GBS designers are WordPress professionals.
  • WordPress is not only used by bloggers, businesses, and publications, but also educational institutions, and even governments.
  • WordPress powers more than 30% of all websites on the Internet.
  • WordPress is Open Source. WordPress was released under a GNU GPL license, which allows anyone in the world to download it and use it. The source code is freely available for anyone to study, use, modify, and build upon.
  • Since WordPress is an open source project, it is not owned by any company and does not have a CEO.
  • The name WordPress was suggested by Christine Selleck Tremoulet, a blogger and friend of Matt Mullenweg (co-founder of WordPress).
  • Mullenweg was a 19-year old freshmen attending the University of Houston when WordPress was launched.
  • The first version of WordPress was released in 2003. This makes WordPress older than Facebook and Twitter.
  • Until the “W” watermark was introduced in early 2005, WordPress had no logo to call its own.
  • WordPress holds nearly 60% of Content Management System (CMS) market share. No other website builder software comes close. CMS was created to eliminate the need for any kind of programming by the users of a web publishing system.
  • More than 22% of all new domain names in the United States are running WordPress.
  • There are more than 56,000 free WordPress plugins.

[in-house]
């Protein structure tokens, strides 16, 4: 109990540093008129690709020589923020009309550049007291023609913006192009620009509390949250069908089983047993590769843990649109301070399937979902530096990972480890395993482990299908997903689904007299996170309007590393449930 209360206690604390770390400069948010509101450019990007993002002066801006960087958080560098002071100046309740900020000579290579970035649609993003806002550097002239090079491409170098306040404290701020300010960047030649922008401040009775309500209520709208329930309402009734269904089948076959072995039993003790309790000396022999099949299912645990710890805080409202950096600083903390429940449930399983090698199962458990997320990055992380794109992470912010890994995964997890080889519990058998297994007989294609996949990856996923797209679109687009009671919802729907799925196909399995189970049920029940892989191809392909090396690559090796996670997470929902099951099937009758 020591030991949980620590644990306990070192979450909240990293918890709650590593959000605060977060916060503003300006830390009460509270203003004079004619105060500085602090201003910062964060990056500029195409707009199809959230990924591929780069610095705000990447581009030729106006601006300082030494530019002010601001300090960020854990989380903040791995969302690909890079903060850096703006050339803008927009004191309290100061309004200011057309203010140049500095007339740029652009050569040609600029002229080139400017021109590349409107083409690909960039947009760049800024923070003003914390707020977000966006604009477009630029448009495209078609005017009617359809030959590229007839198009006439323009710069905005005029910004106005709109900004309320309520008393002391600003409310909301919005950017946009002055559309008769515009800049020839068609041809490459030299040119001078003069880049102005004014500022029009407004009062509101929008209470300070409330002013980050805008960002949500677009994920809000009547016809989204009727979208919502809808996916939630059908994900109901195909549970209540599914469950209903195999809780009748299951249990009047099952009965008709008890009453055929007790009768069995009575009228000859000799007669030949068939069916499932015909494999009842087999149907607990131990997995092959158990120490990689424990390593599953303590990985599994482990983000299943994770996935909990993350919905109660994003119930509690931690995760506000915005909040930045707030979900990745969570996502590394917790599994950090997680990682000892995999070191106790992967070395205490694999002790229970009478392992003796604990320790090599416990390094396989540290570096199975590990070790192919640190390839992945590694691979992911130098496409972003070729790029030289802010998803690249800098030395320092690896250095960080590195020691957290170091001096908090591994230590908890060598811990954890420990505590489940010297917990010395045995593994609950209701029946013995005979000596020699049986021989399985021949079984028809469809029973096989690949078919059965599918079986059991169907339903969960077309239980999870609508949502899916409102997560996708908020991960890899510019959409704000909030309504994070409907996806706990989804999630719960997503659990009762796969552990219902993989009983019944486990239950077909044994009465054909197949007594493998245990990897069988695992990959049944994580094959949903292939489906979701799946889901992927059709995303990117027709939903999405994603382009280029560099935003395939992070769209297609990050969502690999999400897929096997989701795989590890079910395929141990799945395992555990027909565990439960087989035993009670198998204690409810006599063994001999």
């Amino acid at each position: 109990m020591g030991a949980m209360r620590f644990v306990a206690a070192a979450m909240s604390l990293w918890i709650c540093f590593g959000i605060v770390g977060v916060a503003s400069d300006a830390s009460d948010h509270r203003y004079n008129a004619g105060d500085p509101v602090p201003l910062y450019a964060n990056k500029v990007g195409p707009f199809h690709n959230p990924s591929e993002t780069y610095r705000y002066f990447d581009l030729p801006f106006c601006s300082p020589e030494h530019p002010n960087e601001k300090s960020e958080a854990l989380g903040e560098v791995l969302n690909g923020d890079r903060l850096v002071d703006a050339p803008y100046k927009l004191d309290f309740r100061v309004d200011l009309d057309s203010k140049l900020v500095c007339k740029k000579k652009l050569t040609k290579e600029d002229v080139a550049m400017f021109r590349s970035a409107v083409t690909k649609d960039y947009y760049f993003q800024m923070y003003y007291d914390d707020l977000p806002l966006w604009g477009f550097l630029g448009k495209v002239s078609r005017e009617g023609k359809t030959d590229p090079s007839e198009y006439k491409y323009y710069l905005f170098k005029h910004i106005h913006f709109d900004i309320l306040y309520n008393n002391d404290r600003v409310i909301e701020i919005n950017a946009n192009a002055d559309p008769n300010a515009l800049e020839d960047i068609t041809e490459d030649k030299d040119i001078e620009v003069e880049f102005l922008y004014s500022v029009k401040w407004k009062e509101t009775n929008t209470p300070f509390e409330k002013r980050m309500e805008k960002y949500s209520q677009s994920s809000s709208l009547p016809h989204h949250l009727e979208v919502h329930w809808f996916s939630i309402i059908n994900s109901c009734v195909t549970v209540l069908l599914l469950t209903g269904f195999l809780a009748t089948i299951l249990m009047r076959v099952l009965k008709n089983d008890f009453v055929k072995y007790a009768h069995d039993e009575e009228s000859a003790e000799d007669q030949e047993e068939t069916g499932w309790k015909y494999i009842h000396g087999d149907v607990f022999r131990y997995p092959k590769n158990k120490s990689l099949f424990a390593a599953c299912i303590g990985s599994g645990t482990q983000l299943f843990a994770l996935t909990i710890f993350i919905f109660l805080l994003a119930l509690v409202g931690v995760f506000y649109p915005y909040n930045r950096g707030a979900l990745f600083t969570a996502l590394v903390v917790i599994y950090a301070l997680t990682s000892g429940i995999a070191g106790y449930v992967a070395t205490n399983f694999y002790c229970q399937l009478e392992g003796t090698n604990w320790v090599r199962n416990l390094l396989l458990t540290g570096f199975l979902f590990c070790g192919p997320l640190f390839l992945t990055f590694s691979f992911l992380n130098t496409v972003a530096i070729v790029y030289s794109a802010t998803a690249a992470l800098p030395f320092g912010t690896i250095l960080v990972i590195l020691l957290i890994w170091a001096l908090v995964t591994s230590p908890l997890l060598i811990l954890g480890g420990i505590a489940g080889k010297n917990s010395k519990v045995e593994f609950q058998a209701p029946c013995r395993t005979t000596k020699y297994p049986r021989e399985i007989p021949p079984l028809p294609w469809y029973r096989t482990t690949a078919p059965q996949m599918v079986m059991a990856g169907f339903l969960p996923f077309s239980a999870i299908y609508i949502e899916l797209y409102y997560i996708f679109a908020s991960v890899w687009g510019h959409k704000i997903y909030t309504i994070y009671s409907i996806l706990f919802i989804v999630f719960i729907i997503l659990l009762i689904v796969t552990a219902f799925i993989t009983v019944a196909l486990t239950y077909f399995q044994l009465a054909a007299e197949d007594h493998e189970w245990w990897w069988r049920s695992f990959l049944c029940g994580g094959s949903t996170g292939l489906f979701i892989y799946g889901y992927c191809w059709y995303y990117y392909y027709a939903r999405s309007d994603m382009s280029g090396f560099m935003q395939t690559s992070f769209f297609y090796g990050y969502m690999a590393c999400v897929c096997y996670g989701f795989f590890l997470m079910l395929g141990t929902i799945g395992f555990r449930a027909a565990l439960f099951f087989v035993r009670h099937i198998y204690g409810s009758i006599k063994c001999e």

• WordPress is fully translated into 68 languages and it is partially translated into dozens more.
  • WordPress sites are easy to manage.
  • 41% of all online stores use WooCommerce, a WordPress shopping cart plugin.
  • Over 87 million new WordPress posts are created every month.
  • Gutenberg, a new WordPress editor, will ship with WordPress 5.0 - a What You See is What You Get (WYSIWYG) experience.
  • Just as WordPress names its versions after big names in history, WordPress 5.0 is titled after Johannes Gutenberg, inventor of the printing press in the 15th century.
  • Nearly 50% of WordPress sites that are affected by a security vulnerability are caused by outdated or poorly coded WordPress plugins or themes.
  • There are some high-profile brands using WordPress (CNN’s blogs, Wall Street Journal, Forbes, Mashable, People Magazine, The Rolling Stones, Vogue, MTV News, Facebook for their Newsroom, Harvard Business Review, etc.)
  • WordPress communities organize conferences across the globe to talk about everything WordPress, with more events every year. Search for a WordCamp near YOU!

So why WordPress? Because it ROCKS! WordPress is the right choice.